Source:

Journal of Cardiopulmonary Rehabilitation & Prevention

August 2008, Volume 28 Number 4 , p 269 - 270 [FREE]

Authors

  • Michael Gallucci PT, EdD
  • Steven W. Lichtman EdD, FAACVPR
  • Marjorie L. King MD, FAACVPR
  • John T. Pellicone MD

Abstract

Gallucci, Michael PT, EdD; Lichtman, Steven W. EdD, FAACVPR; King, Marjorie L. MD, FAACVPR; Pellicone, John T. MD

Issue: Volume 28(4), July/August 2008, p 269–270 Publication Type: [American Association of Cardiovascular and Pulmonary Rehabilitation Annual Meeting and Scientific Abstracts: September 18–21, 2008, indianapolis, indiana, 10:45 AM–11:45 AM, Friday, September 19, 2008, Scientific Oral Presentations: Pulmonary Rehabilitation Presentations] Publisher: © 2008 Lippincott Williams & Wilkins, Inc. Institution(s): Primary institution where research was conducted: Helen Hayes Hospital

Introduction: Outpatient pulmonary rehabilitation (OPPR) provides patients with increased functional capacity and QOL. However, ...

 

Introduction: Outpatient pulmonary rehabilitation (OPPR) provides patients with increased functional capacity and QOL. However, delineation of the factors related to successful completion of a prescribed course of OPPR has not been well studied.

 

Purpose: Therefore, a study was conducted to determine if baseline factors are related to successful OPPR completion (SC) and what the descriptors are for premature dropout (PDO).

 

Design: A non-experimental, retrospective, cross-sectional design was used.

 

Method: Patients were prescribed OPPR 3 times/week for 8 weeks (24 total sessions) in a supervised, hospital based program for 90 minutes/day, including a 45 minute upper body exercise/coordinated breathing class, a 45 minute exercise class utilizing treadmills and recumbent cycles, and education sessions. For the present study, program completion was defined as attendance of greater than 21 of 24 prescribed sessions. One hundred seventy-eight charts were reviewed for admission variables (age; BMI; % predicted FVC, FEV1, and DLCO; maximal oxygen consumption and VE/MVV by stress testing; resting SaO2; 6 minute walk time, distance and SaO2; SF36 scores; SOB score; MET level and duration of 1st session; and documented reasons for PDO).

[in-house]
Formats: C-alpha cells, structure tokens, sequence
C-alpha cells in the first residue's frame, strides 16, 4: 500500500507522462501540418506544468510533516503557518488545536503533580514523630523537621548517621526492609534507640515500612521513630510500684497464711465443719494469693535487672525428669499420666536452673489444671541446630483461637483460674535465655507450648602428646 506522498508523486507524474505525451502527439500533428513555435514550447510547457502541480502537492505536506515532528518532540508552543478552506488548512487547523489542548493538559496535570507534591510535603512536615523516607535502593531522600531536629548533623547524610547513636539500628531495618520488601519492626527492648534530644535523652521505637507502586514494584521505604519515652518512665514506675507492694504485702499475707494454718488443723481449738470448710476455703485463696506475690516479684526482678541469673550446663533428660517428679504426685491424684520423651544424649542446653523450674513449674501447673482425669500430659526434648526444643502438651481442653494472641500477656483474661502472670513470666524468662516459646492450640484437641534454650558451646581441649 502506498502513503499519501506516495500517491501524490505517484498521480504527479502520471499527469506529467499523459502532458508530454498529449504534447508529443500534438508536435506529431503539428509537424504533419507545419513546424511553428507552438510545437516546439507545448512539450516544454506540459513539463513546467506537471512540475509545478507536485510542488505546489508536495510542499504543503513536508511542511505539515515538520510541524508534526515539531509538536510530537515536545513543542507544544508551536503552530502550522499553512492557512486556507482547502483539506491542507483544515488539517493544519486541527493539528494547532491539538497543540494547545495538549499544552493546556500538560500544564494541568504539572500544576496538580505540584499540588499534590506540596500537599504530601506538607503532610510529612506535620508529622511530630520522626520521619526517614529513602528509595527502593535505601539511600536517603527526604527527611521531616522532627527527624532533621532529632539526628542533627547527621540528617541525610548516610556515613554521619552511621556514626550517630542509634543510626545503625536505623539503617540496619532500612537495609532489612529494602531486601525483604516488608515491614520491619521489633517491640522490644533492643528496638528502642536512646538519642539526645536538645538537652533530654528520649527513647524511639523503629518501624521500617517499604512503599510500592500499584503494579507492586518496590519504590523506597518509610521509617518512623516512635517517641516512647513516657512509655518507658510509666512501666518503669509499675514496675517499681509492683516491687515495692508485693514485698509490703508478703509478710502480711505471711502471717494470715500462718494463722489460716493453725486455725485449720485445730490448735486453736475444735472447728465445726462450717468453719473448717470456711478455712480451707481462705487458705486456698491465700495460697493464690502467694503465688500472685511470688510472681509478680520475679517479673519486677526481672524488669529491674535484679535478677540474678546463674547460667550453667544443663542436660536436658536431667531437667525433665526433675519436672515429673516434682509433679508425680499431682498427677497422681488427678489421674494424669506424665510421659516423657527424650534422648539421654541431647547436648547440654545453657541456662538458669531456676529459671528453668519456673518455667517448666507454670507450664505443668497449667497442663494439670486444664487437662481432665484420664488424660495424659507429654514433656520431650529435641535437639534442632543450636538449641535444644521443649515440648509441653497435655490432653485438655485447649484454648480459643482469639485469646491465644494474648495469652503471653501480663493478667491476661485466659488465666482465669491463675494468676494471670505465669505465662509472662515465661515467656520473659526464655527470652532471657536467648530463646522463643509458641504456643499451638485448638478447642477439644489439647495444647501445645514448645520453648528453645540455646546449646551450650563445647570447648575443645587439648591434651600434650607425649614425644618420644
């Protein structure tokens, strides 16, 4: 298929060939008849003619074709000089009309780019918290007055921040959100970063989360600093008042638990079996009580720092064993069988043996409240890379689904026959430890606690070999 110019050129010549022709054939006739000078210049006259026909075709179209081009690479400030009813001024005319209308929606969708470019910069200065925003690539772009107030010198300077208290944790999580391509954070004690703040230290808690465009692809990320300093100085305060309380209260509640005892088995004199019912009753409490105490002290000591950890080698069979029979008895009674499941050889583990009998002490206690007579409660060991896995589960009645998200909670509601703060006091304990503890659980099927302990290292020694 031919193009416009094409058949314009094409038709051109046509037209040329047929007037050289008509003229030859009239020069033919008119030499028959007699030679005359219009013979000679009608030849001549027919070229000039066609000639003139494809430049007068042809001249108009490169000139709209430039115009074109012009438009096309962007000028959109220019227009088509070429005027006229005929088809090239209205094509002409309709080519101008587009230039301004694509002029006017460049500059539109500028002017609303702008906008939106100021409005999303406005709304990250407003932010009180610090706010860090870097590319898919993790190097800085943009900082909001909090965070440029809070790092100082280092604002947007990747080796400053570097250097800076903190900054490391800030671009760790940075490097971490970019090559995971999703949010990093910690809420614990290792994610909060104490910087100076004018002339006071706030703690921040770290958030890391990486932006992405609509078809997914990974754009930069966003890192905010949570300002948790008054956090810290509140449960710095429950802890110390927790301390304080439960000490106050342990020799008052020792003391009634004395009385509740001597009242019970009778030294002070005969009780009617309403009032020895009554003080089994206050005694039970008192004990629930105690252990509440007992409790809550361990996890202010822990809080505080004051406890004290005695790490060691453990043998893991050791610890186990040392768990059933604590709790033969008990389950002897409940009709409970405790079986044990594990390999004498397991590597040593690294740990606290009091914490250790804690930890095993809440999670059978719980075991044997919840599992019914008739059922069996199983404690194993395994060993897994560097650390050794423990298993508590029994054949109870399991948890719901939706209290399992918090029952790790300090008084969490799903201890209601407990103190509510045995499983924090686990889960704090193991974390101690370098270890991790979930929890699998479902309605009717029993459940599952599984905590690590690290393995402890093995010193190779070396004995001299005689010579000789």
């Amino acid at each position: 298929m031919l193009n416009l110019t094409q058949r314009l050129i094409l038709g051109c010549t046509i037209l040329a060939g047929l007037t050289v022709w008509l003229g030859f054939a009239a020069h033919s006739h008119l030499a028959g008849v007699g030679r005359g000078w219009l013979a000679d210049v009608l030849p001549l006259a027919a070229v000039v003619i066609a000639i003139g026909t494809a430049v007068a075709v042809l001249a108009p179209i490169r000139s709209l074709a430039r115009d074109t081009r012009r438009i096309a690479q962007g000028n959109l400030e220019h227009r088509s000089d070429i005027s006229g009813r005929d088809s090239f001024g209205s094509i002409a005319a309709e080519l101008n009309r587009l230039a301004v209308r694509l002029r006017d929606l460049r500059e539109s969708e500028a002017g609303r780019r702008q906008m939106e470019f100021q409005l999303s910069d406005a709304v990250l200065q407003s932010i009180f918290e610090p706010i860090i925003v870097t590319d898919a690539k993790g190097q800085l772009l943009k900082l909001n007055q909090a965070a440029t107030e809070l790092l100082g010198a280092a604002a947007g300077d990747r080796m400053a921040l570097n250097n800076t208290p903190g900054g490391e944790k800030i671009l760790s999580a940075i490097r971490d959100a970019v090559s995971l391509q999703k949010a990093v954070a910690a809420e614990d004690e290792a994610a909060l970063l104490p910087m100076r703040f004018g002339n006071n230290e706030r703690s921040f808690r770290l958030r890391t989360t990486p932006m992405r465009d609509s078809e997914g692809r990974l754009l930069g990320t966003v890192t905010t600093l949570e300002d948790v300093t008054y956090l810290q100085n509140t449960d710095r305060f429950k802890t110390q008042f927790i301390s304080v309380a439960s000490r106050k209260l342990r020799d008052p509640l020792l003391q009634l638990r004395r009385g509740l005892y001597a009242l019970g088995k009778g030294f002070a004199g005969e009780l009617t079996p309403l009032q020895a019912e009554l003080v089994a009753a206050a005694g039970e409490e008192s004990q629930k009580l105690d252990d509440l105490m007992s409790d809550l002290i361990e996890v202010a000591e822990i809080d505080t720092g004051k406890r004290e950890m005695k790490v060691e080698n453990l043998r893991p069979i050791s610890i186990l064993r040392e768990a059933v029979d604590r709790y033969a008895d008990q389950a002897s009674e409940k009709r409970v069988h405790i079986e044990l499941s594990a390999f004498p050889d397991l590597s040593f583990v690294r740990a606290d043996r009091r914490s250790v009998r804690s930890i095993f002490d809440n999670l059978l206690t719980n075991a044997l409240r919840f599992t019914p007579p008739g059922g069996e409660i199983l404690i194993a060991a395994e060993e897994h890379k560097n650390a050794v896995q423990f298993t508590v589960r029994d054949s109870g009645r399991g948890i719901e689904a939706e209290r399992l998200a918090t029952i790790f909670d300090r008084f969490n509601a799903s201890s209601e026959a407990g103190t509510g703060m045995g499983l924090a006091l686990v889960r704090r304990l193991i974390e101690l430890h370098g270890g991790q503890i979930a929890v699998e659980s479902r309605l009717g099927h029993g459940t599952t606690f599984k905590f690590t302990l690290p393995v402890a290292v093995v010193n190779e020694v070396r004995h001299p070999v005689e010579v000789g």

Results: One hundred thirty-seven patients (80%) completed the program and 41 patients (20%) discontinued prior to the 21st session (SC = 23.9 +/- 0.5 vs PDO = 10.6 +/- 6.3 sessions). Independent t tests revealed no significant differences between the groups for any of the baseline variables except for the bodily pain subscale of the SF36 (SC = 67.4 +/- 27.8 vs PDO = 54.8 +/- 25.9; P = .023). Qualitatively, 11 categories were identified for PDO. There were 11 PDOs secondary to non-pulmonary related injury/illnesses (6.2%), 7 no reason given and lost to follow-up (3.9%), 5 secondary to the fatigue of chemotherapy (2.8%), 4 lower back pain (2.2%), 4 vacation/moved (2.2%), 3 transportation (1.7%), 3 insurance coverage (1.7%), 1 work issues (0.6%), 1 COPD exacerbation (0.6%), 1 not an appropriate candidate (0.6%), and 1 death (0.6%). Combining these categories into 4 major issues (1. Health = illness, injury, back pain, chemotherapy, exacerbations, death; 2. Programmatic = transportation, insurance, not appropriate candidate, work; 3. Non-programmatic = vacation, moved; 4. No Reason Given and Lost to Follow-up) revealed 22 Health related PDOs (12.4%), 8 Programmatic (4.5%), 7 No Reason Given and Lost to Follow-up (3.9%), and 4 Non-Programmatic (2.2%).